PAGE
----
The Centre for Maintaining Peace and Order (CMPO), which is overseeing the government's response to the protests, directed immigration authorities and police to start procedures to deport Satish Sehgal, Thai news agency MCOT reported.
Sehgal, chairman of the Thai-Indian Business Association, was a core member of anti-government protests aimed at ousting Prime Minister Yingluck Shinawatra.
Authorities had warned last month that action would be taken against five non-Thai protesters for their active role in demonstrations led by former Democrat lawmaker Suthep Thaugsuban.

Last month, Sehgal led a group of protesters in Bangkok's business district and called for the elected government to quit. He also publicly criticized the government and showed his strong affiliation to the opposition Democrat Party.

Thailand has a sizable population of ethnic Indian businessmen who have largely remained focused on increasing their business presence.
On January 22, the caretaker government put Bangkok under a state of emergency for 60 days to quell the protests.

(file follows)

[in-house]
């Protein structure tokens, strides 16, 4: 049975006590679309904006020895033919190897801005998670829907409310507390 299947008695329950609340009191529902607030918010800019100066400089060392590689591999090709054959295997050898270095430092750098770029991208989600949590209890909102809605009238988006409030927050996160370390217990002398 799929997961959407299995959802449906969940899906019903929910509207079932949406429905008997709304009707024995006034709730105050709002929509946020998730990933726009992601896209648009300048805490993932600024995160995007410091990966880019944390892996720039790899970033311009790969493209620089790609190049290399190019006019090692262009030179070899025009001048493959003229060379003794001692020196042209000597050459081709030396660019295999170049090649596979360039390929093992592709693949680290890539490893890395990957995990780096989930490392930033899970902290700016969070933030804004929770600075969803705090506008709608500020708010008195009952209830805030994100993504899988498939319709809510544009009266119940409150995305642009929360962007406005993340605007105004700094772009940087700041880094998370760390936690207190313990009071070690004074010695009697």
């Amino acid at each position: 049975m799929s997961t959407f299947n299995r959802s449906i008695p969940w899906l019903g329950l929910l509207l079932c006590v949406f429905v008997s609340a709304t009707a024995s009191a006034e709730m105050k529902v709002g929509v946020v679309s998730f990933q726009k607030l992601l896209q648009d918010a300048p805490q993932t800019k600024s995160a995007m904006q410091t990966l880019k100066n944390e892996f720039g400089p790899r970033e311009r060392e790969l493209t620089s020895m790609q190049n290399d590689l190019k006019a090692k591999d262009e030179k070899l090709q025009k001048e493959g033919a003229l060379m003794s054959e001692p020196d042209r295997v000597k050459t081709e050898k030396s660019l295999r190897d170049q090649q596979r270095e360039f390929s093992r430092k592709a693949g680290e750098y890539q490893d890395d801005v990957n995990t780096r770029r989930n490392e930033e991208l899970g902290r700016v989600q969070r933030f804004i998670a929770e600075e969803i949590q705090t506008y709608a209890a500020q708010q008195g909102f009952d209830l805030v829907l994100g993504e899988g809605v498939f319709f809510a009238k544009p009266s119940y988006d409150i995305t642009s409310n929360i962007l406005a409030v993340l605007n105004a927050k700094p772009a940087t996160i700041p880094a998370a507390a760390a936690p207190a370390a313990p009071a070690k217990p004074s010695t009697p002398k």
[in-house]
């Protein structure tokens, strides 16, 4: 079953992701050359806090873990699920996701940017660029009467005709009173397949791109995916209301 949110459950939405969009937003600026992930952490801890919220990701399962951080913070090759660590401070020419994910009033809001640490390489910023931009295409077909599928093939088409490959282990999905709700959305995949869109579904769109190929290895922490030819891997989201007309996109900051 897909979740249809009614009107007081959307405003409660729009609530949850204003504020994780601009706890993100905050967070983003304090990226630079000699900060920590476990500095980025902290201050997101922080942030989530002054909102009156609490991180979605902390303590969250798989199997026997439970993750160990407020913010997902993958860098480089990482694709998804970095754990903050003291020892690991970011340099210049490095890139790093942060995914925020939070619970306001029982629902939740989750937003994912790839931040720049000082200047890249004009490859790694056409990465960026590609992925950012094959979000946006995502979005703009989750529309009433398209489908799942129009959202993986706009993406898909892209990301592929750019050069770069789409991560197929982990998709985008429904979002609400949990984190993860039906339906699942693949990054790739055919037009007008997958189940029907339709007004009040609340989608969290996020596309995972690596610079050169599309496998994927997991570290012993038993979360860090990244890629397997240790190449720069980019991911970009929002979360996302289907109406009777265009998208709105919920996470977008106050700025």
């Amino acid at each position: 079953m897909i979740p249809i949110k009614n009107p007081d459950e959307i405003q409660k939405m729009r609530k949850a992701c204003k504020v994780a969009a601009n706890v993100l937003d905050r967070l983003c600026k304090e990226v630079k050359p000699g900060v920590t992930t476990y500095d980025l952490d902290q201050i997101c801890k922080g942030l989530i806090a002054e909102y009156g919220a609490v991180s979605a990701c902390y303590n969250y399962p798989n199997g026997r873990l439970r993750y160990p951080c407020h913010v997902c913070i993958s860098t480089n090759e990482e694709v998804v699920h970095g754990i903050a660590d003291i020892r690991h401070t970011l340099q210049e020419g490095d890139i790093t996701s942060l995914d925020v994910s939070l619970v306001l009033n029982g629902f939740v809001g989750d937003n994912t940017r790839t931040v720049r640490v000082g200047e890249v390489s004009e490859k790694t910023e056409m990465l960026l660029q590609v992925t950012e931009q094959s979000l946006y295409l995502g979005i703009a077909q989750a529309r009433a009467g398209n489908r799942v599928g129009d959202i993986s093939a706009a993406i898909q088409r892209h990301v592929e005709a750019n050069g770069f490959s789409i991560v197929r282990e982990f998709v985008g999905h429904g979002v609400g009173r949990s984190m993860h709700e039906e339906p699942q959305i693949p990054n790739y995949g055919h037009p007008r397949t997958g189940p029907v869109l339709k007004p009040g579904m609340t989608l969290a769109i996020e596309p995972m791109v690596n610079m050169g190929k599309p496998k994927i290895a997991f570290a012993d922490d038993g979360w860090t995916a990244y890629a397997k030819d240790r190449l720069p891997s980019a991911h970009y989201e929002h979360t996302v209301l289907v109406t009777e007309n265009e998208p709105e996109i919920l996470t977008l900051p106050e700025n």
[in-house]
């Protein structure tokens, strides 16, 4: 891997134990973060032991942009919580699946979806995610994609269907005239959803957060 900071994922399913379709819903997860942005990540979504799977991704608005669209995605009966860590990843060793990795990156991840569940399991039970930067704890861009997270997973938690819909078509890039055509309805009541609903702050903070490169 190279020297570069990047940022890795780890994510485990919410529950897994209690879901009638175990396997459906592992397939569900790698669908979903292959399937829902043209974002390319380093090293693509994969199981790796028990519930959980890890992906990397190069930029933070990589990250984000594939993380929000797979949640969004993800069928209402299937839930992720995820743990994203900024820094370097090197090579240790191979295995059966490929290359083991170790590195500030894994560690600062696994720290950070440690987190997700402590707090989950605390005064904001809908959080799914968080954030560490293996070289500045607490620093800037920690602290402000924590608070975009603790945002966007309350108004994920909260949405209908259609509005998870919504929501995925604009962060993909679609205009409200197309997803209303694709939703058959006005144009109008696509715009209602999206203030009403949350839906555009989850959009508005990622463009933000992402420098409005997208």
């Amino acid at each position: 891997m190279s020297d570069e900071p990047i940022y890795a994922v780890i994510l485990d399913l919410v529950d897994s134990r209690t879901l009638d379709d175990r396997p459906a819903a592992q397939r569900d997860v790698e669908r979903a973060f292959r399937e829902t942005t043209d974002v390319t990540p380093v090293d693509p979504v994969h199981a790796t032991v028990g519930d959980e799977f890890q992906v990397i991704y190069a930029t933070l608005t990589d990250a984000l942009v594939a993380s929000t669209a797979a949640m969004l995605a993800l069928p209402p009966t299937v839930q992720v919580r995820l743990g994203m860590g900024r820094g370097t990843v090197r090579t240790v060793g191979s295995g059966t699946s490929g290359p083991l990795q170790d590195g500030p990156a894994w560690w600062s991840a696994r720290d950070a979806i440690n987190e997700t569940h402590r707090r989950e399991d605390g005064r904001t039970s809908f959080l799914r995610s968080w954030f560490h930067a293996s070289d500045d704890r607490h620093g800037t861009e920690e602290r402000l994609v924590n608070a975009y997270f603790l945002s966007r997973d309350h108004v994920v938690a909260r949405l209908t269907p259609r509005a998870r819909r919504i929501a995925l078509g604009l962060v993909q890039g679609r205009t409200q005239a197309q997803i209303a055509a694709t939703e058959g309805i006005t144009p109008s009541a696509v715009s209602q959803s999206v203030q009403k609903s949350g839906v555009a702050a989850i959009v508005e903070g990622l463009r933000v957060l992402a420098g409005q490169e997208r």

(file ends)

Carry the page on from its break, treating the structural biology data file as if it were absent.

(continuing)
CMPO Director Chalerm Yubamrung warned he would use stringent measures, without prior warning, against People's Democratic Reform Committee (PDRC) protesters who occupy government offices.

"From today, I will take stringent legal measures under the emergency decree to arrest people who block government offices or raid other people's houses. Police can arrest them immediately on seeing them do so," Chalerm, the labour minister, was quoted as saying by Bangkok Post.

"There will be no more warnings. Tear gas won't be used, but shields and truncheons will be. In the event there are not enough police at a blockaded spot, reinforcements will be sent there."
The PDRC has been leading protests for neatly three months in a bid to topple Yingluck. It has been demanding that she should hand over power to an unelected "People's Council" to carry out massive reforms aimed at curbing the political dominance of the Shinawatra clan.


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